Trustner is an easy-to-use and end-to-end encryptedcommunication service.
Professionals and organizations can safely communicate with their customers, clients and anyone asking for confidentiality. Trustner provides data protection concepts for state privacy authorities and other interested parties.
Today´s professional world could not function without Internet communication. In cases where privacy and data security is of the utmost importance, sharing information via Trustner is a better option than traditional e-mail: Trustner encrypts all content, while e-mail does not. Furthermore, communicating in small or large groups is made much more comfortable with Trustner, especially when contacts outside administrated environments like a hospital or a law firm are involved.
In a number of professional areas there are written and unwritten codes of conduct for communicating with others. In many countries there are even laws that punish professionals who reveal trade or personal secrets – or allow that to happen.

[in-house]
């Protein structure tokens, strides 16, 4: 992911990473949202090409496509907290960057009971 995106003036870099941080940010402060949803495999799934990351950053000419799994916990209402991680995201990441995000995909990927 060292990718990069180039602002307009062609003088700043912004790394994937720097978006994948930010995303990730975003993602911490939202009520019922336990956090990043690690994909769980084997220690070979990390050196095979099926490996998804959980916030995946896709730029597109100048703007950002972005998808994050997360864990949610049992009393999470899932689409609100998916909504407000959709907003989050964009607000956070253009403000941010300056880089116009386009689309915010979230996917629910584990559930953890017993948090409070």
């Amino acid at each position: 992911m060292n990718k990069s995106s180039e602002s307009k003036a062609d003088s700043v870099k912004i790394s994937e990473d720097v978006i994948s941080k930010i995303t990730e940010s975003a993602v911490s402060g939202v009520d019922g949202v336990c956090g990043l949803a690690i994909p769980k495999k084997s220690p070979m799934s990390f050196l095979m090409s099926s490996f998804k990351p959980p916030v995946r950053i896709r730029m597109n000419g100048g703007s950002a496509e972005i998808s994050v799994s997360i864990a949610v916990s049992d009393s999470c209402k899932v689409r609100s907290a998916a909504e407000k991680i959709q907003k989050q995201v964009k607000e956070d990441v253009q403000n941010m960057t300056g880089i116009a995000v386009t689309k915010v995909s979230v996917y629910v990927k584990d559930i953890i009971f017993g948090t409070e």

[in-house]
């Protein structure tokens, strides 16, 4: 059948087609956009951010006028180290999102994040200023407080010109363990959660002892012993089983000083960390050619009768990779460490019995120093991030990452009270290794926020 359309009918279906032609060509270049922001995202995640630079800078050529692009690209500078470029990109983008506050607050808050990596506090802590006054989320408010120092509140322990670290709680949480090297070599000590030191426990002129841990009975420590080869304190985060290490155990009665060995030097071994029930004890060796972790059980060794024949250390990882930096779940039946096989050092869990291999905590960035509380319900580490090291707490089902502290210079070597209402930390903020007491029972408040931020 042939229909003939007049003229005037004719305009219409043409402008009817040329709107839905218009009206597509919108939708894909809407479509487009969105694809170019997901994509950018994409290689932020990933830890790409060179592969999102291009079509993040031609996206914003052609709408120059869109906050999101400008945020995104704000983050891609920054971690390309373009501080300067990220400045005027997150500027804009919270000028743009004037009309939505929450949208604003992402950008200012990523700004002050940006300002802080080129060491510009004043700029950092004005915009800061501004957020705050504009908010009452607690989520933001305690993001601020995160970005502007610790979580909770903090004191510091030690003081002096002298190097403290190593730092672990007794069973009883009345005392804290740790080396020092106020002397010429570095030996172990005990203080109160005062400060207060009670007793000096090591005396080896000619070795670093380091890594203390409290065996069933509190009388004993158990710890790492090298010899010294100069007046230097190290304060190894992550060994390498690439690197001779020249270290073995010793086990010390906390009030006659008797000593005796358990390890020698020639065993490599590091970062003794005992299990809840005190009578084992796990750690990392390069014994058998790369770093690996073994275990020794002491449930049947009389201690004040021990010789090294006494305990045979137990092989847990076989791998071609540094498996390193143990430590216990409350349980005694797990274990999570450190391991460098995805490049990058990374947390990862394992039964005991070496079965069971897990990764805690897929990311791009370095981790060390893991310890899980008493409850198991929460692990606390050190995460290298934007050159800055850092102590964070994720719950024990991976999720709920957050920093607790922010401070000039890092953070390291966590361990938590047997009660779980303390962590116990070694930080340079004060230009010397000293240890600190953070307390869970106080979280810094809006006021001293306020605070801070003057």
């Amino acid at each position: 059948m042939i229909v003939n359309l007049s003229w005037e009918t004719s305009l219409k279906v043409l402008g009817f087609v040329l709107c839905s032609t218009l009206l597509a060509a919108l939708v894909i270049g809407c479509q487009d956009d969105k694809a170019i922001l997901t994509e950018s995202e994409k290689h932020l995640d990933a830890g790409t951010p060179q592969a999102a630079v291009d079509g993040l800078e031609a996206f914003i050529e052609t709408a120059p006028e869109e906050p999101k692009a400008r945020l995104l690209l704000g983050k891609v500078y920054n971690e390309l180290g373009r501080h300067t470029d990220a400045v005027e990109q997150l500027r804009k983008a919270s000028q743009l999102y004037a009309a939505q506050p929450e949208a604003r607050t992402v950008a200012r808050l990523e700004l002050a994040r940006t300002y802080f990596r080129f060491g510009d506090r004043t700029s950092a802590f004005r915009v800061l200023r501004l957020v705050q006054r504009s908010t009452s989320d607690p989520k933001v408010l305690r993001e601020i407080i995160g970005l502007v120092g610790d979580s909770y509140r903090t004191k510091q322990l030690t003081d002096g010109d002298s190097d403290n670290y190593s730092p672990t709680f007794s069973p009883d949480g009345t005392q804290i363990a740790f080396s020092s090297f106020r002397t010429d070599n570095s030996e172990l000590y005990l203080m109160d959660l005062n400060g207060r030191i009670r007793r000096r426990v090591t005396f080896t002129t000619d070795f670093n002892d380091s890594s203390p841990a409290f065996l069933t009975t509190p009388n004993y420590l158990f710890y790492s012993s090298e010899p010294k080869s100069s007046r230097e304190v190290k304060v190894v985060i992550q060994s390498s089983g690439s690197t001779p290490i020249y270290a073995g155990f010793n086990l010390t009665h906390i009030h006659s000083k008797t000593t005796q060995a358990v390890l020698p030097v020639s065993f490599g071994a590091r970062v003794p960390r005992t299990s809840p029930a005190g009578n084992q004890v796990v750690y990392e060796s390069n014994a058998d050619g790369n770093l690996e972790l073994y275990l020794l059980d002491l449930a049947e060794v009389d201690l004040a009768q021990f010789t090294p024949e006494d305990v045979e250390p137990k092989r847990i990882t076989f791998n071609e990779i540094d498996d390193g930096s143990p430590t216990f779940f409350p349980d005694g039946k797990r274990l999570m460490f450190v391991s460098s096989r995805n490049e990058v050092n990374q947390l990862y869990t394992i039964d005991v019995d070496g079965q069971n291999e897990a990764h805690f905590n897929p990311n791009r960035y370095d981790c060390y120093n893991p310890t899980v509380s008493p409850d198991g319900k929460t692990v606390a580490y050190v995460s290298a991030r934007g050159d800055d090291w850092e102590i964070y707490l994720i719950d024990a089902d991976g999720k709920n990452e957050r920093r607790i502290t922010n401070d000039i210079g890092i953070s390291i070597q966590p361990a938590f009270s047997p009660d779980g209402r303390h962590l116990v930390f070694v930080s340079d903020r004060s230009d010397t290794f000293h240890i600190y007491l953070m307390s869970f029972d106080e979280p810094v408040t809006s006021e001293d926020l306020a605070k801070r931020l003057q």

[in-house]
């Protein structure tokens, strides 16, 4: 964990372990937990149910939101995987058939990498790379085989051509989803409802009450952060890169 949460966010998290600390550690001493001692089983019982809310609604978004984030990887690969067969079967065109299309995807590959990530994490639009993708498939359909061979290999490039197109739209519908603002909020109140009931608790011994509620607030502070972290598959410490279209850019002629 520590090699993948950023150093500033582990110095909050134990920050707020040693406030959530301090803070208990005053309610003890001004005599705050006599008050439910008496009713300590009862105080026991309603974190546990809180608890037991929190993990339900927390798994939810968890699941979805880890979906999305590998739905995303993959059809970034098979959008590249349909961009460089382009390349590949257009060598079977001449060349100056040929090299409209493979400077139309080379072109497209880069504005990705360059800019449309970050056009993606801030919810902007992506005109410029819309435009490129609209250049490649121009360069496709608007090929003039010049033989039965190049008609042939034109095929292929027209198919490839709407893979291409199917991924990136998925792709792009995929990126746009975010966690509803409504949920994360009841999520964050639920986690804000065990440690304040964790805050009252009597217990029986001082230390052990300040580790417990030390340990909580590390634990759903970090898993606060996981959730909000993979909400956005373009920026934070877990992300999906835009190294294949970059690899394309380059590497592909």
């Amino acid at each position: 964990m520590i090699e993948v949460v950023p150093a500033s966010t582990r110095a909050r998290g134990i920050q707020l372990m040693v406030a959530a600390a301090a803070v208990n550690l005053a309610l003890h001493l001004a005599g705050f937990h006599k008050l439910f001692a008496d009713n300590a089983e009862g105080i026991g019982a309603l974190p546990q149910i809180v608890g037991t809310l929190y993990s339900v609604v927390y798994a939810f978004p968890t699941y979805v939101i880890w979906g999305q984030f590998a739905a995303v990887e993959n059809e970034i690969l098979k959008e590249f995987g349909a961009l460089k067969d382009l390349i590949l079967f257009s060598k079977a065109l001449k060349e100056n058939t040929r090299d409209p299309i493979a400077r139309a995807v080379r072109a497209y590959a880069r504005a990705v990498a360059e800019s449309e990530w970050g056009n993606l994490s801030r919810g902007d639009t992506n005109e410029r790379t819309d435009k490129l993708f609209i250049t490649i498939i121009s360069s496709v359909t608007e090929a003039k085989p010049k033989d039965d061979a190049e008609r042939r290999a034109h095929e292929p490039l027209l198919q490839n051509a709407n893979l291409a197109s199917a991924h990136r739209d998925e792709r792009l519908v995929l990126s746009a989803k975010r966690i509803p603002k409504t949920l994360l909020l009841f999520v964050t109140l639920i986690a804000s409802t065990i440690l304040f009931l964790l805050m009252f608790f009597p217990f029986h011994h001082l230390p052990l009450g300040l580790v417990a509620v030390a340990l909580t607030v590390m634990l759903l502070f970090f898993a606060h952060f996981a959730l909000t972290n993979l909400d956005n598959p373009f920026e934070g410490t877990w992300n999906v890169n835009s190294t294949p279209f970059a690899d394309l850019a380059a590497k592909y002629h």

As the risks of unencrypted electronic communication have become more obvious, the rules and regulations for the protection of privacy and the conservation of confidentiality have begun to evolve.
The Trustner team has put together a list of people and professions who have a particular obligation to protect shared information. The information given below is mainly a collection of links to other sources and applies mainly to the US. If you are interested in more information, contact your national regulator or your professional standards organization.
Of course, you do not need to be a professional to use Trustner. You can use it as a private individual, and free of charge too.
Do you have questions or comments? Please use the feedback function in Trustner or send us an e-mail to
Data protection officers